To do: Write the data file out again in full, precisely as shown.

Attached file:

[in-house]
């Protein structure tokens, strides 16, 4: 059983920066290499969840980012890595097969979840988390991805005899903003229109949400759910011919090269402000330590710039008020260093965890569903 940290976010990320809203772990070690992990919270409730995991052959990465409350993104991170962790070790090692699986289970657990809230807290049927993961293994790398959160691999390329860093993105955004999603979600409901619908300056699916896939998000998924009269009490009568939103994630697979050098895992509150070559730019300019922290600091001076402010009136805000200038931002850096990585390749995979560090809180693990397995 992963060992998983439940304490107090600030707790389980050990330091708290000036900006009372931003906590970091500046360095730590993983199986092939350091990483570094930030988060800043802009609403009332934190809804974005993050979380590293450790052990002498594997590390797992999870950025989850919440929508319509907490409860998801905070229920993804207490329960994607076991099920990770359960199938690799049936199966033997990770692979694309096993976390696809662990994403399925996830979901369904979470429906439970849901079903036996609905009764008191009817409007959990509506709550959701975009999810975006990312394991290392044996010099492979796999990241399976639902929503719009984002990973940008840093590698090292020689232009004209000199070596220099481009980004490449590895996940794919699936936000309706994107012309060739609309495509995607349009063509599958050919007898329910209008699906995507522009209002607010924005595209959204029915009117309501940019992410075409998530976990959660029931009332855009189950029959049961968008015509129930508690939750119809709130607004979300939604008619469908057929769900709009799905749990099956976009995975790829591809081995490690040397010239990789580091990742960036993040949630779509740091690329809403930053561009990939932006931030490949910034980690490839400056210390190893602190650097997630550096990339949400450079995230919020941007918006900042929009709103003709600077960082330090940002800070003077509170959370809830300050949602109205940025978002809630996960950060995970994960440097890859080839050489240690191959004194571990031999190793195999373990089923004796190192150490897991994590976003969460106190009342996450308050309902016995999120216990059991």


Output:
[in-house]
């Protein structure tokens, strides 16, 4: 059983920066290499969840980012890595097969979840988390991805005899903003229109949400759910011919090269402000330590710039008020260093965890569903 940290976010990320809203772990070690992990919270409730995991052959990465409350993104991170962790070790090692699986289970657990809230807290049927993961293994790398959160691999390329860093993105955004999603979600409901619908300056699916896939998000998924009269009490009568939103994630697979050098895992509150070559730019300019922290600091001076402010009136805000200038931002850096990585390749995979560090809180693990397995 992963060992998983439940304490107090600030707790389980050990330091708290000036900006009372931003906590970091500046360095730590993983199986092939350091990483570094930030988060800043802009609403009332934190809804974005993050979380590293450790052990002498594997590390797992999870950025989850919440929508319509907490409860998801905070229920993804207490329960994607076991099920990770359960199938690799049936199966033997990770692979694309096993976390696809662990994403399925996830979901369904979470429906439970849901079903036996609905009764008191009817409007959990509506709550959701975009999810975006990312394991290392044996010099492979796999990241399976639902929503719009984002990973940008840093590698090292020689232009004209000199070596220099481009980004490449590895996940794919699936936000309706994107012309060739609309495509995607349009063509599958050919007898329910209008699906995507522009209002607010924005595209959204029915009117309501940019992410075409998530976990959660029931009332855009189950029959049961968008015509129930508690939750119809709130607004979300939604008619469908057929769900709009799905749990099956976009995975790829591809081995490690040397010239990789580091990742960036993040949630779509740091690329809403930053561009990939932006931030490949910034980690490839400056210390190893602190650097997630550096990339949400450079995230919020941007918006900042929009709103003709600077960082330090940002800070003077509170959370809830300050949602109205940025978002809630996960950060995970994960440097890859080839050489240690191959004194571990031999190793195999373990089923004796190192150490897991994590976003969460106190009342996450308050309902016995999120216990059991």